Running a Gateway Server
Each Gateway server session consists of the following components:
a NET Gateway Server instance (see “Gateway Server Versions”) running in the .NET CLR
a %Net.Remote.ServiceOpens in a new tab object running in a Caché namespace
a unique TCP port over which the two objects communicate
one or more connections, where each connection links a Caché %Net.Remote.GatewayOpens in a new tab object to a thread within the server instance
See “Gateway Architecture” for a detailed description and several diagrams showing how these components interact.
Starting the Server
These %Net.Remote.ServiceOpens in a new tab methods are available to start the server:
StartGateway() — Start the .NET Gateway server specified by a Gateway name.
StartGatewayObject() — Start the .NET Gateway server specified by a Gateway definition object.
OpenGateway() — Get the Gateway definition object for a given Gateway name.
Starting a Server from the Command Prompt
During development or debugging, or when Caché and the .NET Gateway server run on different machines, you may find it useful to start the Gateway server from a command prompt.
The Gateway server executable will normally be located in a default directory (see “Gateway Server Versions”). If you are using classes in local side-by-side assemblies (assemblies not installed into the GAC), copy the executable to the same directory as those assemblies and run it from there to resolve their dependencies.
Run the program as follows:
DotNetGatewaySS port host logfile
DotNetGatewaySS 55000 "" ./gatewaySS.log
|port||Port number on which to listen for the incoming requests.|
|host||Optional — Contains the IP address or hostname where the Gateway server listens. Specify "", 0.0.0.0, or default to listen on all IP adapters on the machine (127.0.0.1, VPNs, etc.) rather than just one adapter.|
|logfile||Optional — If specified, the command procedure creates a log file of that name. You must specify the full pathname in the string.|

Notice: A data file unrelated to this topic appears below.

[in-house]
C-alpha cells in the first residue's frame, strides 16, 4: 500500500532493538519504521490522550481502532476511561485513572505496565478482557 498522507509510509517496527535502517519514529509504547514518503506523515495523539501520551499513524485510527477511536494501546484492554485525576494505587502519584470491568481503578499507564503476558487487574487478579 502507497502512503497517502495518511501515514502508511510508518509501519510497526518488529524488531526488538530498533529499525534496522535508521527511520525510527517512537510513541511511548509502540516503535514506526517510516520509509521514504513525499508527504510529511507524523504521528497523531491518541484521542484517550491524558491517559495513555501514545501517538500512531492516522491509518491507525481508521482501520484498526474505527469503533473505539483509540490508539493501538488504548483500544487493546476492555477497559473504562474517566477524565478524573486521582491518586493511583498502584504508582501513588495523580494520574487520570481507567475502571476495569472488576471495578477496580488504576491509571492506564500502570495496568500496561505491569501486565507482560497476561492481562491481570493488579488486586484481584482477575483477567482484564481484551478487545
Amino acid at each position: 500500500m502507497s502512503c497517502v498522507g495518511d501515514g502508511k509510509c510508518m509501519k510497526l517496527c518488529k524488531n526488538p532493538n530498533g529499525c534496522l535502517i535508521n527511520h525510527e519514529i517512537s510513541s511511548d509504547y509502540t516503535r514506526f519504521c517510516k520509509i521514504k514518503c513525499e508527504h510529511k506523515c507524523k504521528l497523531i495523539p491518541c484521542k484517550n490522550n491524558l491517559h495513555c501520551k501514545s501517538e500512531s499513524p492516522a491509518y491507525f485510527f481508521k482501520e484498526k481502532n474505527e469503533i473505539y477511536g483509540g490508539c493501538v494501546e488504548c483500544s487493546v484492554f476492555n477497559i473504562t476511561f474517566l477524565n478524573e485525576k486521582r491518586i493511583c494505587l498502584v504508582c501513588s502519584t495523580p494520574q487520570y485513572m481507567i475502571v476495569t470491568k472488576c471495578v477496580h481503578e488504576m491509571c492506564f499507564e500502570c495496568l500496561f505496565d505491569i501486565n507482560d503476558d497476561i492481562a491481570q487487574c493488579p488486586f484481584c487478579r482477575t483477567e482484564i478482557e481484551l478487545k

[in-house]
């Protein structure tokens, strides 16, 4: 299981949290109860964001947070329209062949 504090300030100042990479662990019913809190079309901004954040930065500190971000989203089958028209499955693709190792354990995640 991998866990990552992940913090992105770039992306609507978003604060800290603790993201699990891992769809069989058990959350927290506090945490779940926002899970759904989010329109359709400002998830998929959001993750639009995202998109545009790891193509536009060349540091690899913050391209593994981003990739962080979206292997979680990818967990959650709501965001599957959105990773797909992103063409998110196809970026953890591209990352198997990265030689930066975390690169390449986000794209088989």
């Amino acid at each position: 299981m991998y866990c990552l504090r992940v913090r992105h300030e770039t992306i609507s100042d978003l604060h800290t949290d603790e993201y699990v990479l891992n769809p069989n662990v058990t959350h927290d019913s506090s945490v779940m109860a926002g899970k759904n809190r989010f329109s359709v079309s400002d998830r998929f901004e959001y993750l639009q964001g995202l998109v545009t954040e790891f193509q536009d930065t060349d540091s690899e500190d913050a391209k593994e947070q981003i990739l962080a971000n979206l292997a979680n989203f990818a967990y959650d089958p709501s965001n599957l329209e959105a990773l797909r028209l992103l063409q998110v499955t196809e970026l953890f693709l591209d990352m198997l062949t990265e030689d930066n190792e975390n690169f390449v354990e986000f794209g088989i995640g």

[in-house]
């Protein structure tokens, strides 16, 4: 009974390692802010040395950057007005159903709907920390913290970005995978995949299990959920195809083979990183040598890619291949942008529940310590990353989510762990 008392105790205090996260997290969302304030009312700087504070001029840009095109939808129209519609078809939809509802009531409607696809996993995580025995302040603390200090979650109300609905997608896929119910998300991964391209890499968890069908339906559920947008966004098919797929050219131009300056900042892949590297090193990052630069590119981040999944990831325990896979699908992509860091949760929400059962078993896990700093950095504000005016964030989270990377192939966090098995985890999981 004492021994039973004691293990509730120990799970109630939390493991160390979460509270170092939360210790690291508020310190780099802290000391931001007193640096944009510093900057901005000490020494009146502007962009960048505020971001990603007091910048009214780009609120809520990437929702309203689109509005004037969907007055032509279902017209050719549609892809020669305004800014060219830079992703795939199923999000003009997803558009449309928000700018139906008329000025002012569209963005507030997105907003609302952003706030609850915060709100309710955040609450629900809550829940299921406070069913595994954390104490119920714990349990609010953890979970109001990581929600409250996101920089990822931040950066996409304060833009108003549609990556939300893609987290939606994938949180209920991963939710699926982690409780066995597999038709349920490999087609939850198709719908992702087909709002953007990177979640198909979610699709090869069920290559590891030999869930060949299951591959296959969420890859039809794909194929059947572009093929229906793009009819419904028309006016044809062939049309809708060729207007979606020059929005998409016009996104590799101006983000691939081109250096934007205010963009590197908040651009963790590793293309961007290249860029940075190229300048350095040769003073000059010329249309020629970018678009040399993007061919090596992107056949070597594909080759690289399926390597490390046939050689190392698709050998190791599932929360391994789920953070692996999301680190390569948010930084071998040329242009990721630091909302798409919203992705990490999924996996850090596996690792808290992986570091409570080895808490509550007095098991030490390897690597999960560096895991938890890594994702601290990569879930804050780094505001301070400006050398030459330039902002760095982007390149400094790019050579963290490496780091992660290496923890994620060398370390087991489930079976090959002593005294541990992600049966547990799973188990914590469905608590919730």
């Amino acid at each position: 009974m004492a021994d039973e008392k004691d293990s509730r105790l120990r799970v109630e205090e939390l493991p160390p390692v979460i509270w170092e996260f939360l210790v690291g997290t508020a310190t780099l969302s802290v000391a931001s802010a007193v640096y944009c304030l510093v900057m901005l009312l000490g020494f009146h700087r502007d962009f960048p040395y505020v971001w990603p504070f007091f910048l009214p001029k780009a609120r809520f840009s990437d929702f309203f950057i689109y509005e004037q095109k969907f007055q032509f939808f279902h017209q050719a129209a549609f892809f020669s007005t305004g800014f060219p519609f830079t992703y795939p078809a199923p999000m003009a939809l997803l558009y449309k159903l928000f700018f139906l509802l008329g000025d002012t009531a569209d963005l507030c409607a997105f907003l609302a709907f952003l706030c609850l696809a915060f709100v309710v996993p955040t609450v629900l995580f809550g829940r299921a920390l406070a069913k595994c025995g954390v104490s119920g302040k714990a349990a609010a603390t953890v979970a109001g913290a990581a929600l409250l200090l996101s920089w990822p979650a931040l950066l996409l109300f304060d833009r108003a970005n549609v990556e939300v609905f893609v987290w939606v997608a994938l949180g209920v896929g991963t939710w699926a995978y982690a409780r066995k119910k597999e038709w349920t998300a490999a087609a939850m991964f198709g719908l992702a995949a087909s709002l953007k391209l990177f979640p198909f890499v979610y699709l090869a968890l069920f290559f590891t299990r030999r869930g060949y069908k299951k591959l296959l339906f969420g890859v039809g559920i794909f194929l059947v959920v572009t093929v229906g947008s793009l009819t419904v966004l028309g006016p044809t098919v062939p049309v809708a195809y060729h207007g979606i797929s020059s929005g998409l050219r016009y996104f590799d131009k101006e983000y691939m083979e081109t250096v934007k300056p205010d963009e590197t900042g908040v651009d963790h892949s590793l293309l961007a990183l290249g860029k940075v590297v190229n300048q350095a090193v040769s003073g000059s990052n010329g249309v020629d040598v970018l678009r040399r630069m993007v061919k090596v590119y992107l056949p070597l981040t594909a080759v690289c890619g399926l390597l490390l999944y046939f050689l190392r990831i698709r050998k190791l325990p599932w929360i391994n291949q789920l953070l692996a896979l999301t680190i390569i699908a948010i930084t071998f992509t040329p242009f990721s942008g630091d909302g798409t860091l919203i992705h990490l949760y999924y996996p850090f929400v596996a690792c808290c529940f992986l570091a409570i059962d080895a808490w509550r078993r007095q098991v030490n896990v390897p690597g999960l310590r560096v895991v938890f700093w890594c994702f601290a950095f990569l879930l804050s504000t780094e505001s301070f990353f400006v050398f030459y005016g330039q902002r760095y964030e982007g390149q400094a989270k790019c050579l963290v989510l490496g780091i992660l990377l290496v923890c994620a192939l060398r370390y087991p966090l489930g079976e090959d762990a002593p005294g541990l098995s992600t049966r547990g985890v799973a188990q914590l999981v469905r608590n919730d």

Connecting to a Server Thread
Connecting creates a %Net.Remote.GatewayOpens in a new tab object.
Once the .NET Gateway server is running, each Caché session that needs to invoke .NET class methods must create its own connection to the .NET Gateway server:
Caché Basic or ObjectScript code sends a connection request.
Upon receiving the request, the .NET Gateway server starts a worker thread in which the .NET class methods subsequently run.
The connection between this .NET Gateway worker thread and the corresponding Caché session remains established until it is explicitly disconnected.
The Gateway.%Connect() Method
The %Connect() method establishes a connection with the .NET Gateway engine. It accepts the following arguments:
|host||Identifies the machine on which the .NET Gateway server is running.|
|port||Port number over which the proxy classes communicate with the .NET classes.|
|timeout||Number of seconds to wait before timing out, the default is 5.|
|additionalClassPaths||Optional — use this argument to supply additional class paths, such as the names of additional assembly DLLs that contain the classes you are importing via the .NET Gateway. See the Import Arguments section for details using this argument.|
Disconnecting and Stopping the Server
Caché Basic or ObjectScript code that establishes a .NET Gateway worker thread must explicitly disconnect before exiting; otherwise, the assigned port for the connection stays “in use” and is unavailable for use in other connections. A worker thread can be disconnected by calling the %Disconnect() method of the %Net.Remote.GatewayOpens in a new tab object.
The %Disconnect() method closes a connection to the .NET Gateway server.
The following %Net.Remote.ServiceOpens in a new tab methods are available to stop the Gateway server:
StopGateway() — Stop the .NET Gateway server specified by the Gateway name passed to this method.
StopGatewayObject() — Stop the .NET Gateway server specified by the Gateway definition object passed to this method.